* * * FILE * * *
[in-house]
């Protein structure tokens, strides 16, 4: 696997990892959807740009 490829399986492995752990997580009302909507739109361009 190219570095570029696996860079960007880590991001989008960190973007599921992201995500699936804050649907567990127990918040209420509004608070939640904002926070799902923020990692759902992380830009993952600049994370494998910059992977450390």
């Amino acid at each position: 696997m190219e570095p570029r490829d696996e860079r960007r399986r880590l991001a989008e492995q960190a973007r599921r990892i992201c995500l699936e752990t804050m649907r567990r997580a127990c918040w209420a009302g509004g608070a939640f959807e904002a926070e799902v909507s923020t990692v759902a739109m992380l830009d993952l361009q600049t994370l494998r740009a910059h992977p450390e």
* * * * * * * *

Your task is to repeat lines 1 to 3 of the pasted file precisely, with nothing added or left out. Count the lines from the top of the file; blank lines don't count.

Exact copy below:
[in-house]
């Protein structure tokens, strides 16, 4: 696997990892959807740009 490829399986492995752990997580009302909507739109361009 190219570095570029696996860079960007880590991001989008960190973007599921992201995500699936804050649907567990127990918040209420509004608070939640904002926070799902923020990692759902992380830009993952600049994370494998910059992977450390």
């Amino acid at each position: 696997m190219e570095p570029r490829d696996e860079r960007r399986r880590l991001a989008e492995q960190a973007r599921r990892i992201c995500l699936e752990t804050m649907r567990r997580a127990c918040w209420a009302g509004g608070a939640f959807e904002a926070e799902v909507s923020t990692v759902a739109m992380l830009d993952l361009q600049t994370l494998r740009a910059h992977p450390e």